destination upon the railroad east of that place. Complaint was made by the chief quartermaster that the cars were unnecessarily detained in East Tennessee by the military, but I am convinced that the managers of the railroad are alone responsible for the delay, which was after all probably unavoidable, as no side-tracks or other accommodations were provided beyond Knoxville for the large number of trains that became jammed up on that part of the road. Seven soldiers were killed during the movement of the troops of whom three lost their lives by unavoidable accident, the remaining four by reckless running on the part of the railroad officials. On the part of the railroad officials. On the 3rd of April Colonel Kirby's brigade was sent on an expedition with ten day's rations up the French Broad, with instructions to capture Asheville N. S., if this could be effected without serious loss of life. The object of the expedition was principally to make a demonstration in favor of General Stoneman, who had crossed the mountains in command of an expedition into North Carolina. Colonel Kirby marched to the place and drove the enemy into his works, but being unprovided with artillery, and being but little superior to the rebels in point of numbers, very properly decided, not to assault the position the enemy being protected by two inclosed field works. During the occupation of the upper valley of East Tennessee every assistance was given the construction corps in repairing and rebuilding the railroad our men getting out all the cross-ties and bridge timbers and placing all the wooden material on the track. On the 18th of April orders were received from department headquarters to concentrate the corps by railroad at Nashville. The infantry was marched to Bull's Gap and embarked on the cars at that point. All the artillery, the transportation, and the pontoon, train moved to Knoxville, taking the cars from that city. The ambulance trains continued the march to Chattanooga, where they look the cars. The entire movement was made in fourteen days, with the loss of only two men accidentally killed on the cars. The corps occupied their present camps upon reaching this place. It is at present nearly 20,000 strong effective force, in good condition in arms and equipments, and in my opinion is to-day more efficient and better prepared for campaign than when they commenced last May the Atlanta campaign.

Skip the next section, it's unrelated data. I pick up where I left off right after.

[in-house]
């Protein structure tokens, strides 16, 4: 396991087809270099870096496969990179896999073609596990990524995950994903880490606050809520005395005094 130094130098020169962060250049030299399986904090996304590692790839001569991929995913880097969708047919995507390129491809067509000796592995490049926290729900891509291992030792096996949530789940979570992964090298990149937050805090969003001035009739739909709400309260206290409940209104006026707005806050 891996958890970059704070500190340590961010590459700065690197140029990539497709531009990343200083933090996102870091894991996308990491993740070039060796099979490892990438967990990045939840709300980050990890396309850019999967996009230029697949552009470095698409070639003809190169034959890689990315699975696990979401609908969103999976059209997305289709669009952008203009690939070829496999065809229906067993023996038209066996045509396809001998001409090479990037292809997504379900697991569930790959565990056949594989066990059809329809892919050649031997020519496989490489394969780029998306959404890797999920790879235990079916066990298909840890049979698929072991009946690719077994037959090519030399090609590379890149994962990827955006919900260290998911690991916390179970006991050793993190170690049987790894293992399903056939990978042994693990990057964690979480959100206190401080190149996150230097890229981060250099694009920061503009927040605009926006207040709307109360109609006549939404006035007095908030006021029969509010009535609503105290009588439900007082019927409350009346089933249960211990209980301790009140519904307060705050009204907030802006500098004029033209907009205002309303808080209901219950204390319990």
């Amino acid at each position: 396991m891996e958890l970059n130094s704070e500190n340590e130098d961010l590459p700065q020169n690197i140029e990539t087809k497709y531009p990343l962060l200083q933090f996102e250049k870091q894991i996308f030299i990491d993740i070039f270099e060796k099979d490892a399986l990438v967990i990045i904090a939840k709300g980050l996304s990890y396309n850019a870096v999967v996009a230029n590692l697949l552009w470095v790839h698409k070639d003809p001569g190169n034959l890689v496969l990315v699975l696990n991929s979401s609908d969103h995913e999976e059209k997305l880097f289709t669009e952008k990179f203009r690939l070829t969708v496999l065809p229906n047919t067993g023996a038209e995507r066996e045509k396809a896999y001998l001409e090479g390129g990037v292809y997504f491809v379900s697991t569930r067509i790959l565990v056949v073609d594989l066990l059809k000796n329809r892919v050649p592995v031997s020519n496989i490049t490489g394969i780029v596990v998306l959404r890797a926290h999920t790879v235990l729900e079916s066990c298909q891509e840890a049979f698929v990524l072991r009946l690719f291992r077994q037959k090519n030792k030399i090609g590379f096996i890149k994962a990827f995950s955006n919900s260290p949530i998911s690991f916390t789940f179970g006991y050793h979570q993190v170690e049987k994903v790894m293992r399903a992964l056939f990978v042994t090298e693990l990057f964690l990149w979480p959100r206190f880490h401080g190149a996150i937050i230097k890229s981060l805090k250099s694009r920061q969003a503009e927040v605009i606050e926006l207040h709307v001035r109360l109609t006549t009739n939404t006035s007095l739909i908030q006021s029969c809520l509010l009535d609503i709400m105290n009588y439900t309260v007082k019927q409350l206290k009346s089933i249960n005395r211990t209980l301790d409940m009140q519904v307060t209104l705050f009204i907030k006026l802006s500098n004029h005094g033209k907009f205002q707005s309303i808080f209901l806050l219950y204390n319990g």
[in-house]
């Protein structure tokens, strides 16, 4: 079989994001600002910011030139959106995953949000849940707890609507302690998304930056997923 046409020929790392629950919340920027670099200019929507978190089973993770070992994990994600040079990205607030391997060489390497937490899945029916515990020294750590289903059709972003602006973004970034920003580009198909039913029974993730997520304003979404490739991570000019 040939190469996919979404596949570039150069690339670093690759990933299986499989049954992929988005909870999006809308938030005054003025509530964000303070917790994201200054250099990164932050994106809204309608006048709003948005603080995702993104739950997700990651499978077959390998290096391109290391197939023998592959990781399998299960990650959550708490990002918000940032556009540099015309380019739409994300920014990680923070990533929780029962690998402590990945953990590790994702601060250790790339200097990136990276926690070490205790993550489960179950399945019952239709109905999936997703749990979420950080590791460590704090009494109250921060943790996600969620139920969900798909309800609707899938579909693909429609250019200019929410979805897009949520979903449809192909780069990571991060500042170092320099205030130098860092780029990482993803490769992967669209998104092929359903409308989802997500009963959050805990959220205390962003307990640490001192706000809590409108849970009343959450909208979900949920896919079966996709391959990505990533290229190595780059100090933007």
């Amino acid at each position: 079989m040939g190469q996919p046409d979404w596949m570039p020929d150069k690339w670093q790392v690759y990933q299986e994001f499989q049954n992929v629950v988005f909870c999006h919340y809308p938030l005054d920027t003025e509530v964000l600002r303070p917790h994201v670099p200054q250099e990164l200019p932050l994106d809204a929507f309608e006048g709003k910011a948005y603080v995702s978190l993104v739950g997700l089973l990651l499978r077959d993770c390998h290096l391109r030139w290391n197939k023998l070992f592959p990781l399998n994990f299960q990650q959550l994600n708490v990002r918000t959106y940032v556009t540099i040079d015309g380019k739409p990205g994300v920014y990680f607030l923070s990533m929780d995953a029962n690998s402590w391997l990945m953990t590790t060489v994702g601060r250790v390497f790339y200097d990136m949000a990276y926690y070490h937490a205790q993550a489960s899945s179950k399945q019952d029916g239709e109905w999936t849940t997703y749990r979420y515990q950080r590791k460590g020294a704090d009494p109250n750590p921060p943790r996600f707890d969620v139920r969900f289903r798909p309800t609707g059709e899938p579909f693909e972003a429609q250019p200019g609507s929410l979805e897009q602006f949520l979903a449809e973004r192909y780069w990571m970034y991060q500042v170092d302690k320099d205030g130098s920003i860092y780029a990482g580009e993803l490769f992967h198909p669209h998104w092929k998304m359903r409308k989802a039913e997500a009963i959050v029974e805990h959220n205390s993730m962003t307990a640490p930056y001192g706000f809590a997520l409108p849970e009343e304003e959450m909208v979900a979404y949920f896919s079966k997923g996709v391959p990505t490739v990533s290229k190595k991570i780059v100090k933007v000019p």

I am, very respectfully, your obedient servant,
D. S. STANLEY,
Brigadier General WILLIAM D. WHIPPLE,
Chief of Staff, Department of the Cumberland.
Numbers 2. Journal of the Fourth Army Corps.*
February 1.-The Third Division, in accordance with orders from department headquarters, left Huntsville, via railroad, for Nashville, from which point it will embark on transports and be sent to Eastport, on the Tennessee River.
February 2.-Third Division reaches Nashville and goes into camp south of the city, where it will await transports.
*Kept by Lieutenant Colonel Joseph S. Fullerton, assistant adjutant-general and chief of staff. See explanatory foot-note, Vol. XXXVIII, Part I, p. 839.